Hong Kong can play a big part in the internationalization of traditional Chinese medicine, including aligning the traditional Chinese medicine standards with those of global clinical research practice to earn higher international recognition, said Ko Wing-man, a member of the National Committee of the Chinese People’s Political Consultative Conference.

Putting the proposal forward at this year’s annual two sessions in Beijing, Ko, Hong Kong’s former health chief, also suggested summing up the nation’s valuable and successful experience in combating the COVID-19 pandemic to provide lessons from which the World Health Organization and international community can learn in the event of a similar public health crisis.

The veteran medical expert said that under the principle of “one country, two systems”, Hong Kong enjoys many advantages, including its close connections with many other parts of the world, which can assist the traditional Chinese medicine industry in its foray into the international market.

Also, Hong Kong’s achievements in setting up traditional Chinese medicine standards and conducting evidence-based clinical research can help the country’s TCM research gain wider recognition on the global stage.

According to Ko, origin tracing and the quality standards of traditional Chinese medicines are vital criteria for international buyers seeking to develop the market.

Ko suggested that the country establish a traditional Chinese medicine trade service platform in Hong Kong, where sellers can provide the sources of the products and assurances that they comply with product quality regulations. He believes such a platform would help boost international buyers’ confidence in traditional Chinese medicine.

Another of Ko’s proposals was to better leverage China’s experience in its extraordinary anti-COVID battle.

Ko noted that the country’s anti-pandemic policies over the past three years were based on scientific guidance and placed the lives of the people as their highest priority. The policies enabled China to defeat the virus at a relatively low cost, Ko said.

For example, in the early stage of the outbreak, China effectively contained the pandemic and prevented it from becoming widespread based on scientific data and expert opinions. When the pathogenicity of the virus gradually decreased, China quickly adjusted its anti-pandemic measures according to the latest developments, Ko said.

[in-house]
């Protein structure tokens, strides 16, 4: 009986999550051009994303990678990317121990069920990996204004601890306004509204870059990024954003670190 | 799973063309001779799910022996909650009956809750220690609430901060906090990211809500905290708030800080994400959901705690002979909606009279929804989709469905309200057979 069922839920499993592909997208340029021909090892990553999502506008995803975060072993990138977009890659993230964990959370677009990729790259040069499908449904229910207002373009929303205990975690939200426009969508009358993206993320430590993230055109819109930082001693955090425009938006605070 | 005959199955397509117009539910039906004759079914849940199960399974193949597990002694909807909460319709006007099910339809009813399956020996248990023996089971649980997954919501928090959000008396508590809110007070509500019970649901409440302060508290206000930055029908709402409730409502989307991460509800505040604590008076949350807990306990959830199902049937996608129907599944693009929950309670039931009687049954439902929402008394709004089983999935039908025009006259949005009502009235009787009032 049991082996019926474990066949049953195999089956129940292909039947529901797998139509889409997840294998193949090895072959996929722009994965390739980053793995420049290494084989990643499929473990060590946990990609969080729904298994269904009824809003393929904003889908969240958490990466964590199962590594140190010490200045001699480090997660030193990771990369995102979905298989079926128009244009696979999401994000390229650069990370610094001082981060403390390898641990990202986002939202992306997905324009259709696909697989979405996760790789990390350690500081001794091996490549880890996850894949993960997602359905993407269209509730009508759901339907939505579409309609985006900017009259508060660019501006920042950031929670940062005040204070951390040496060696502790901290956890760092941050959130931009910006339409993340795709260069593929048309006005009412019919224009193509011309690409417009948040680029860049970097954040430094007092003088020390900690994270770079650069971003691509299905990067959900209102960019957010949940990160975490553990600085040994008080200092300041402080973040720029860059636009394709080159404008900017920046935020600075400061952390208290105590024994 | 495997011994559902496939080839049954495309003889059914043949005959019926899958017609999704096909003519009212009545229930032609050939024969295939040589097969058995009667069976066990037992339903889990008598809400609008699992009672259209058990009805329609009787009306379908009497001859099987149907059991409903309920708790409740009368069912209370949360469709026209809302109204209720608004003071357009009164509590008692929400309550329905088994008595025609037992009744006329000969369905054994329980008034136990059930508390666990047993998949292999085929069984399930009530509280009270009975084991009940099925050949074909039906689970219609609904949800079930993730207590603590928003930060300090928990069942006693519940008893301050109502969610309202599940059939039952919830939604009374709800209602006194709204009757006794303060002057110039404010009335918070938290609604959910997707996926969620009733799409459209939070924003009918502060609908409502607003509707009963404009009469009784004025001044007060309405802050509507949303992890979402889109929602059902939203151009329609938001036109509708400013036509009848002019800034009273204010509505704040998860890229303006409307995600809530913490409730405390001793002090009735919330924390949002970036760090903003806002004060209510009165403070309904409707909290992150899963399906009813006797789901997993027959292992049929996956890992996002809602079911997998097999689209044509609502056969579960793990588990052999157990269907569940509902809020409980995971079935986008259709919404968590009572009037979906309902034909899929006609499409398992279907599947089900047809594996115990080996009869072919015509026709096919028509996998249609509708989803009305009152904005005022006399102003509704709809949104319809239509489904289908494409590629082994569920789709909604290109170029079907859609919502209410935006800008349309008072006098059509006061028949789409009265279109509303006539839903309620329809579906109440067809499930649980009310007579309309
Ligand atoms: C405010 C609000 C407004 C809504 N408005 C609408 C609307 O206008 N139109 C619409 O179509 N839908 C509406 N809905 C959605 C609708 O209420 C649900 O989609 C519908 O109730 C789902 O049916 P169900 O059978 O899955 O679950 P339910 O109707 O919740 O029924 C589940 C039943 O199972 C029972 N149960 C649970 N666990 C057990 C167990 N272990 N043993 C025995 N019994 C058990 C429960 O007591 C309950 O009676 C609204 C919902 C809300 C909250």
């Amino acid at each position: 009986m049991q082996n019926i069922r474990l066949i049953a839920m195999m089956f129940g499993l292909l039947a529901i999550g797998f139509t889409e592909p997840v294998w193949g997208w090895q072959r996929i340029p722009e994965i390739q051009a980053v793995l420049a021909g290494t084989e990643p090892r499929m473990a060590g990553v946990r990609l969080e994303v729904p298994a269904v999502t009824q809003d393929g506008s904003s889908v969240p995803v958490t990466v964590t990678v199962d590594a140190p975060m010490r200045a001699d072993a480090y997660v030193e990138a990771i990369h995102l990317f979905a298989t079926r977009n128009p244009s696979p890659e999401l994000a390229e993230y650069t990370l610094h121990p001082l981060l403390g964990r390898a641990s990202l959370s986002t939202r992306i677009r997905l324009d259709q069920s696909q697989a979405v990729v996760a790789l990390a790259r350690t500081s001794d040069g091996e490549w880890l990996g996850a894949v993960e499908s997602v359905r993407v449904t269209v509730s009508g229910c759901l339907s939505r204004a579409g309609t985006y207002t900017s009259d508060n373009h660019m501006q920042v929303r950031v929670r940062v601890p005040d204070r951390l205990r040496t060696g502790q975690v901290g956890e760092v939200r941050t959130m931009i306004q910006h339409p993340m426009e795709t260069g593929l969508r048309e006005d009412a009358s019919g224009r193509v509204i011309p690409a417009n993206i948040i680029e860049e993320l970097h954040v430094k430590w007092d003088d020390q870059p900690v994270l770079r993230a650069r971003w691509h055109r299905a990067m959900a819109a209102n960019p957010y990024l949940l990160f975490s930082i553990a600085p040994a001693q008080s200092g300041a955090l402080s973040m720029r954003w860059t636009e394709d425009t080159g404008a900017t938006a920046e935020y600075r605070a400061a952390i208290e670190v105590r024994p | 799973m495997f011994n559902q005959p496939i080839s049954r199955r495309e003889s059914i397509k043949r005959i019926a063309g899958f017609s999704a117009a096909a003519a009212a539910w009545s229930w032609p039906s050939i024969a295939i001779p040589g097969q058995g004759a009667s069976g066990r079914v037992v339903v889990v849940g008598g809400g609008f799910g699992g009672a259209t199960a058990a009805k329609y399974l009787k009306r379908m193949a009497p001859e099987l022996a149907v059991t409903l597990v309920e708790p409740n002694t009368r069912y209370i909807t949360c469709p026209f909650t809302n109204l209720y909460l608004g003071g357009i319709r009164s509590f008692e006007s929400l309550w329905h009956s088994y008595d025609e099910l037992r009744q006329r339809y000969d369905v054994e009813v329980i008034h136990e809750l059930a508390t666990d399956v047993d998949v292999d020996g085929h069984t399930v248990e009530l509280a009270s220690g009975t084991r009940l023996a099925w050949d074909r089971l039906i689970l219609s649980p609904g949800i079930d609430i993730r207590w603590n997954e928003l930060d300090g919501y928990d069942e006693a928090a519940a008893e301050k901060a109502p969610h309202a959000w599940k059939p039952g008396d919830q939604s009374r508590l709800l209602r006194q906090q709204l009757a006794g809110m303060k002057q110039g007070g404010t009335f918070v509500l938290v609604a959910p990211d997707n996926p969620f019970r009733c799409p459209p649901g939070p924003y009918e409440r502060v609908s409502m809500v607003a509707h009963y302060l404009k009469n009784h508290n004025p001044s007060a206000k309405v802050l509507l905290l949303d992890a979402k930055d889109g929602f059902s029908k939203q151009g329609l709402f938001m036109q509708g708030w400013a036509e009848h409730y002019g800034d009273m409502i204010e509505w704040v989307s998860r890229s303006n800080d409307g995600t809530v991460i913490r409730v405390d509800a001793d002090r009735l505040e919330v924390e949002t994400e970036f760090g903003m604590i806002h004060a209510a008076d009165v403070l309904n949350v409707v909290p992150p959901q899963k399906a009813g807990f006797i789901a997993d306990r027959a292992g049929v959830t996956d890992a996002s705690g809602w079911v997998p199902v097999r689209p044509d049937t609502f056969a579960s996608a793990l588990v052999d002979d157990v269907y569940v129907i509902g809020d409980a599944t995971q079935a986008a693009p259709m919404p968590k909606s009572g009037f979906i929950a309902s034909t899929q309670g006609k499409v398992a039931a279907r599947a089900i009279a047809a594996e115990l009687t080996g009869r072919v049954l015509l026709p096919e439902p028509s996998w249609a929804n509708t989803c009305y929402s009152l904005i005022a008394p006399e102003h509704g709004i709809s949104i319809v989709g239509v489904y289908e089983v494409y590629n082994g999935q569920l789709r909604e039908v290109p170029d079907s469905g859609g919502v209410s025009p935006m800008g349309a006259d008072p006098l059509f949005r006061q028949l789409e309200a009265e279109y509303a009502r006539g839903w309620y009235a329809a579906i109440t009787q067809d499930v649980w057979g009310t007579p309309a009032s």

Ko suggested that China summarize these experiences and share them with the WHO. He believes doing so could help the organization and other countries deal more effectively with significant public health events that may occur in the future.

During the three years of the pandemic, China exported many COVID vaccines to assist various countries. Ko suggested China discuss with the WHO ways to establish an international assistance mechanism so that less-developed regions can get new vaccines, medications, and medical aid in the future.

Ko’s suggestions are based on his professional background and past work experience. In March 2003, when severe acute respiratory syndrome (SARS) broke out in Hong Kong, Ko, then-director of Professional Services and Public Affairs at the Hospital Authority, actively participated in the anti-epidemic battle and facilitated the city in defeating the virus.

In 2012, he was appointed secretary for food and health and served in that post until 2017. During his term, he enjoyed a high level of popularity among local residents.

Now, as a Hong Kong member of the CPPCC National Committee, he attaches great importance to the medical development of the special administrative region and the country, including Hong Kong’s integration into the national healthcare system and the development of cross-border healthcare.

This year, for the first time, Ko enters the list of the chairperson’s council of the National Committee of the CPPCC. Ko said it was a “great honor” for him and thanked the central government for trusting him.

He pledged to do an excellent job in his term, with a high sense of responsibility, the spirit of loving the country and the city, and a professional attitude. He will also strive to extensively reach out to Hong Kong communities and reflect the concerns of Hong Kong people at the two sessions.